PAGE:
African Immigrants in Bronx Vie for City Council Seat

RUNNING HARD: Ahmadou Diallo, Abiodun Bello and Bola Omotosho are among the candidates competing for the City Council seat in the Bronx’ District 16.

By Elly W. Yu

Published in New York Daily News on March 1, 2013

Three African-born men and a daughter of African immigrants are vying to represent the Bronx on the City Council, as the borough’s burgeoning West African community tries to gain a political foothold.

Historically known as the “black seat,” District 16 is currently held by Councilwoman Helen Foster, who is prevented by term limits from running again.

“The Africans from the continent have been taken for granted for far too long,” said one of the candidates, Abiodun Bello, a Nigerian immigrant and tax auditor for the city Finance Department. “This will give us a chance to be at the table.”

Three of the four candidates attended a recent forum organized by the new United African Coalition, which is expected to endorse one candidate soon.

About 50 people, including imams, pastors, and residents, turned out at Bronx Community College to hear the candidates’ positions.

In addition to Bello, the other two candidates were Ahmadou Diallo, 49, an accountant and the founder of the Futa Islamic Center, from Guinea; and Bola Omotosho, 52, chairman of Community Board 5 and a doctor from Nigeria.

The fourth candidate, Naaimat Muhammed, 32, an aide in Foster’s office whose parents are from Ghana and Togo, was unable to attend.

The competition symbolizes a political coming-of-age for the immigrant community, said Jennifer Gray-Brumskine, a community activist for Liberians on Staten Island and a member of the coalition.

“It shows that we’re moving up,” she said.

The Bronx is home to about half of the city’s West African immigrants. In District 16, which includes Morrisania, Highbridge and Melrose, there were about 7,500 West Africans, according to the 2010 census.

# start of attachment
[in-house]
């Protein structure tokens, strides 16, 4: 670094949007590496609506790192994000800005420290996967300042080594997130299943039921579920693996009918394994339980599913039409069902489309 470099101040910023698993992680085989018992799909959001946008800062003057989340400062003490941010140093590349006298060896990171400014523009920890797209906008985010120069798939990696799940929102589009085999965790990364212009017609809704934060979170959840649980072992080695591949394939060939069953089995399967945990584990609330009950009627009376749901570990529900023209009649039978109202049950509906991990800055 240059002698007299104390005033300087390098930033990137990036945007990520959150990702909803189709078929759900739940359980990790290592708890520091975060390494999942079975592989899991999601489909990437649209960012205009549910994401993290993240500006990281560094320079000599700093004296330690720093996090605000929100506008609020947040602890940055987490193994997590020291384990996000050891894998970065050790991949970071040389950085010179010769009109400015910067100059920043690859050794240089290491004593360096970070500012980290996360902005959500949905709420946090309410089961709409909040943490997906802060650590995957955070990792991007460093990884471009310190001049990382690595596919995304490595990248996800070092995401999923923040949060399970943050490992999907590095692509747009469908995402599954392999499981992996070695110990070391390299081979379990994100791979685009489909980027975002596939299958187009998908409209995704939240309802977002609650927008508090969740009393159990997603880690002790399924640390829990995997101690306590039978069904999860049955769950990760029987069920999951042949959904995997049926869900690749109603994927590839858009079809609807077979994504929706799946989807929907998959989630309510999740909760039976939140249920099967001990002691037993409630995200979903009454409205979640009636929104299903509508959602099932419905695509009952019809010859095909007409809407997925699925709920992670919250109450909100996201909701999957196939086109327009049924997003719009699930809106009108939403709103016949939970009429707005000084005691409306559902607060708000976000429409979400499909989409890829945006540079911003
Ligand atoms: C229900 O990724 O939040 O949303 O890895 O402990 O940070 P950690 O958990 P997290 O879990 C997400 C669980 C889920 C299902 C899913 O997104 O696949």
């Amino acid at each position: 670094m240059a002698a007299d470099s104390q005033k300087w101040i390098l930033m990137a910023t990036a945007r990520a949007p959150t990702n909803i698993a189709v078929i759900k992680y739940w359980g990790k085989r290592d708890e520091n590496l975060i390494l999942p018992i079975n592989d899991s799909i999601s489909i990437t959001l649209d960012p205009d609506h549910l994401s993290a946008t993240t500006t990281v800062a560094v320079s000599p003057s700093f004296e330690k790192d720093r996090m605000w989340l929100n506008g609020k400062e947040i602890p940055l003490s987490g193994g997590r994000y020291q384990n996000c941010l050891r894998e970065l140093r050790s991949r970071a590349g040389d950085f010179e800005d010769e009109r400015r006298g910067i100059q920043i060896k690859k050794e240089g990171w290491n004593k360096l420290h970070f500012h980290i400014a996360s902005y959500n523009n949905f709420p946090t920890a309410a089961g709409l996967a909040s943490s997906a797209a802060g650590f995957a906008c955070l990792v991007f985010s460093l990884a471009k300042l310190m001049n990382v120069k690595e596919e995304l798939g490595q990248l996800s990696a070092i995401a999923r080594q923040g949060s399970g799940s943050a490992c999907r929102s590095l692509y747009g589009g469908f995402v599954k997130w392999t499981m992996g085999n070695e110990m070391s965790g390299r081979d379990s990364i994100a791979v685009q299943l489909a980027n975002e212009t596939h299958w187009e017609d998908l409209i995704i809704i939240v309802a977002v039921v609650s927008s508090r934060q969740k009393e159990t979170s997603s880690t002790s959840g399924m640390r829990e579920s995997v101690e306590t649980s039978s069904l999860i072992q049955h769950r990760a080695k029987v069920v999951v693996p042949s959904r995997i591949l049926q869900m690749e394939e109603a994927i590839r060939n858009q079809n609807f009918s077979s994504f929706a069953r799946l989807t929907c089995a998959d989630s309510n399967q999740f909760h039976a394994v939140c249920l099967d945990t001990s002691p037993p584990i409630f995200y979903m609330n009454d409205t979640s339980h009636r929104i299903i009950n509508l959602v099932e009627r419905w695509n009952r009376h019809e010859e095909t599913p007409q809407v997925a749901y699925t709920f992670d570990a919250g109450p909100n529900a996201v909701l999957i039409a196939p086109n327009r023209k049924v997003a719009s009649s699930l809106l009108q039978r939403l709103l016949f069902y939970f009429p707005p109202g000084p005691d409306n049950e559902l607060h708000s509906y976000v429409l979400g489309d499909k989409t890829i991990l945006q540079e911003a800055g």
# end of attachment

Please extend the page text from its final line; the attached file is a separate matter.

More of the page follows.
“To win, you really have to cross groups. You have to form a coalition with people who are part of the power structure,” said Andrew Beveridge, demographer and professor of sociology at Queens College. “There aren’t enough Africans up there.”

He says the candidates will have a formidable opponent in Assemblywoman Vanessa Gibson, an African-American woman, who announced her candidacy for Foster’s seat.

But the hopefuls said they have political experience: Diallo was a campaign finance manager for State Assemblyman Eric Stevenson; Bello has been involved in the school district and was elected president for his union; and Omotosho serves as Community Board 5 chairperson.

“If we are not involved in politics, we can’t make a difference,” said Diallo, who is related by marriage to Amadou Diallo, the unarmed immigrant who was fatally shot by police in 1999.

Omotosho said, “I wasn’t elected as community board chairman as an African or physician.” When asked by forum attendee where he was from, he replied, “I’m from the Bronx.”

“If you read about the making of the Bronx, then you will learn that it is a county of immigrants,” said Sheikh Moussa Drammeh, chairperson of the coalition. “We are the latest whose contributions will be very soon by felt by everybody.”


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